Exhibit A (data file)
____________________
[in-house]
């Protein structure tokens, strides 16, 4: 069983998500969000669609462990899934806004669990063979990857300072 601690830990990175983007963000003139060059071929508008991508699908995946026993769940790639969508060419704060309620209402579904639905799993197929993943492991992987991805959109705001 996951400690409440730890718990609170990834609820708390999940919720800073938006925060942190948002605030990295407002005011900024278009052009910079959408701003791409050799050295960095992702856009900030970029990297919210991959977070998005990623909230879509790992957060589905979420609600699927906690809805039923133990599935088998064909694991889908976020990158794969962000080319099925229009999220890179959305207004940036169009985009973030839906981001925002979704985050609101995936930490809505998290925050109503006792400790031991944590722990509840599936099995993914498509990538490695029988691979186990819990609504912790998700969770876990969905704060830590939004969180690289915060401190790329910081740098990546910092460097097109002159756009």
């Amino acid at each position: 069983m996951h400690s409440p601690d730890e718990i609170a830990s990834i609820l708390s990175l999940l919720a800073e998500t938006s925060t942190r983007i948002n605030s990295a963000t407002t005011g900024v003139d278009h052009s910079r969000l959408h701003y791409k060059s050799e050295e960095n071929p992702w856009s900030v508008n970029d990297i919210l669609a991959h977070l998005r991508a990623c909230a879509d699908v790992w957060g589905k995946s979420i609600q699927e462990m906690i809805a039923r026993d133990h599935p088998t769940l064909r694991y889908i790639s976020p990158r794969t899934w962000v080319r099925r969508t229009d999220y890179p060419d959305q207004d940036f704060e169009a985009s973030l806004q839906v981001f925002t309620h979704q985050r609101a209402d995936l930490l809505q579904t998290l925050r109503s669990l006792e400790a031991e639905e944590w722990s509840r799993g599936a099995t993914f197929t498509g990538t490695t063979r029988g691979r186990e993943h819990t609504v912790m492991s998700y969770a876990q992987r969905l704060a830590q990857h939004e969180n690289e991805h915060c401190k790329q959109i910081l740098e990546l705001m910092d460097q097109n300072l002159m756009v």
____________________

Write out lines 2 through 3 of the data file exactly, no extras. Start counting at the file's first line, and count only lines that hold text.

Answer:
């Protein structure tokens, strides 16, 4: 069983998500969000669609462990899934806004669990063979990857300072 601690830990990175983007963000003139060059071929508008991508699908995946026993769940790639969508060419704060309620209402579904639905799993197929993943492991992987991805959109705001 996951400690409440730890718990609170990834609820708390999940919720800073938006925060942190948002605030990295407002005011900024278009052009910079959408701003791409050799050295960095992702856009900030970029990297919210991959977070998005990623909230879509790992957060589905979420609600699927906690809805039923133990599935088998064909694991889908976020990158794969962000080319099925229009999220890179959305207004940036169009985009973030839906981001925002979704985050609101995936930490809505998290925050109503006792400790031991944590722990509840599936099995993914498509990538490695029988691979186990819990609504912790998700969770876990969905704060830590939004969180690289915060401190790329910081740098990546910092460097097109002159756009």
């Amino acid at each position: 069983m996951h400690s409440p601690d730890e718990i609170a830990s990834i609820l708390s990175l999940l919720a800073e998500t938006s925060t942190r983007i948002n605030s990295a963000t407002t005011g900024v003139d278009h052009s910079r969000l959408h701003y791409k060059s050799e050295e960095n071929p992702w856009s900030v508008n970029d990297i919210l669609a991959h977070l998005r991508a990623c909230a879509d699908v790992w957060g589905k995946s979420i609600q699927e462990m906690i809805a039923r026993d133990h599935p088998t769940l064909r694991y889908i790639s976020p990158r794969t899934w962000v080319r099925r969508t229009d999220y890179p060419d959305q207004d940036f704060e169009a985009s973030l806004q839906v981001f925002t309620h979704q985050r609101a209402d995936l930490l809505q579904t998290l925050r109503s669990l006792e400790a031991e639905e944590w722990s509840r799993g599936a099995t993914f197929t498509g990538t490695t063979r029988g691979r186990e993943h819990t609504v912790m492991s998700y969770a876990q992987r969905l704060a830590q990857h939004e969180n690289e991805h915060c401190k790329q959109i910081l740098e990546l705001m910092d460097q097109n300072l002159m756009v």